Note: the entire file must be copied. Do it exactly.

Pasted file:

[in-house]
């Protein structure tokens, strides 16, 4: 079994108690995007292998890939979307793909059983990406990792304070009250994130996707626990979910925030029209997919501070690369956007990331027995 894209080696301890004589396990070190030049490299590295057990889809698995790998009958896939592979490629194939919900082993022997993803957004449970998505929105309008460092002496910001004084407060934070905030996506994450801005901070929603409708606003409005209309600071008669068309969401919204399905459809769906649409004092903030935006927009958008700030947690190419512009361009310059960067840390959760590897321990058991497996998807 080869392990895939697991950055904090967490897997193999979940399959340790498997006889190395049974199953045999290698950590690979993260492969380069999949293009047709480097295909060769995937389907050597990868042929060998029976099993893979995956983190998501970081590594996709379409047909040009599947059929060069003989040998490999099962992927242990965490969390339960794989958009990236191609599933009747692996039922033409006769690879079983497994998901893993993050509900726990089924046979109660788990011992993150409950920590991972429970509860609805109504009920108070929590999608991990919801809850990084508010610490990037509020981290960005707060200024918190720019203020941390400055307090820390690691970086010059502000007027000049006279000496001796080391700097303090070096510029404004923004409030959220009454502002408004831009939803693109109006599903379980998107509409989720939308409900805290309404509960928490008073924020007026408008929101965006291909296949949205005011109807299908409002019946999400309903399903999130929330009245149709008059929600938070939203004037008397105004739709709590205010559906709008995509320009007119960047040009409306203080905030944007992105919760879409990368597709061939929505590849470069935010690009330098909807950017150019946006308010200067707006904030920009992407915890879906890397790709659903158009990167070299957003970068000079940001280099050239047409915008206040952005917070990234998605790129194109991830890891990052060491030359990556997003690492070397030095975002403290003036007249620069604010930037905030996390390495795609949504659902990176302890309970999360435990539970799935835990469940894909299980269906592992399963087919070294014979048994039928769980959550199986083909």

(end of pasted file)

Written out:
[in-house]
């Protein structure tokens, strides 16, 4: 079994108690995007292998890939979307793909059983990406990792304070009250994130996707626990979910925030029209997919501070690369956007990331027995 894209080696301890004589396990070190030049490299590295057990889809698995790998009958896939592979490629194939919900082993022997993803957004449970998505929105309008460092002496910001004084407060934070905030996506994450801005901070929603409708606003409005209309600071008669068309969401919204399905459809769906649409004092903030935006927009958008700030947690190419512009361009310059960067840390959760590897321990058991497996998807 080869392990895939697991950055904090967490897997193999979940399959340790498997006889190395049974199953045999290698950590690979993260492969380069999949293009047709480097295909060769995937389907050597990868042929060998029976099993893979995956983190998501970081590594996709379409047909040009599947059929060069003989040998490999099962992927242990965490969390339960794989958009990236191609599933009747692996039922033409006769690879079983497994998901893993993050509900726990089924046979109660788990011992993150409950920590991972429970509860609805109504009920108070929590999608991990919801809850990084508010610490990037509020981290960005707060200024918190720019203020941390400055307090820390690691970086010059502000007027000049006279000496001796080391700097303090070096510029404004923004409030959220009454502002408004831009939803693109109006599903379980998107509409989720939308409900805290309404509960928490008073924020007026408008929101965006291909296949949205005011109807299908409002019946999400309903399903999130929330009245149709008059929600938070939203004037008397105004739709709590205010559906709008995509320009007119960047040009409306203080905030944007992105919760879409990368597709061939929505590849470069935010690009330098909807950017150019946006308010200067707006904030920009992407915890879906890397790709659903158009990167070299957003970068000079940001280099050239047409915008206040952005917070990234998605790129194109991830890891990052060491030359990556997003690492070397030095975002403290003036007249620069604010930037905030996390390495795609949504659902990176302890309970999360435990539970799935835990469940894909299980269906592992399963087919070294014979048994039928769980959550199986083909």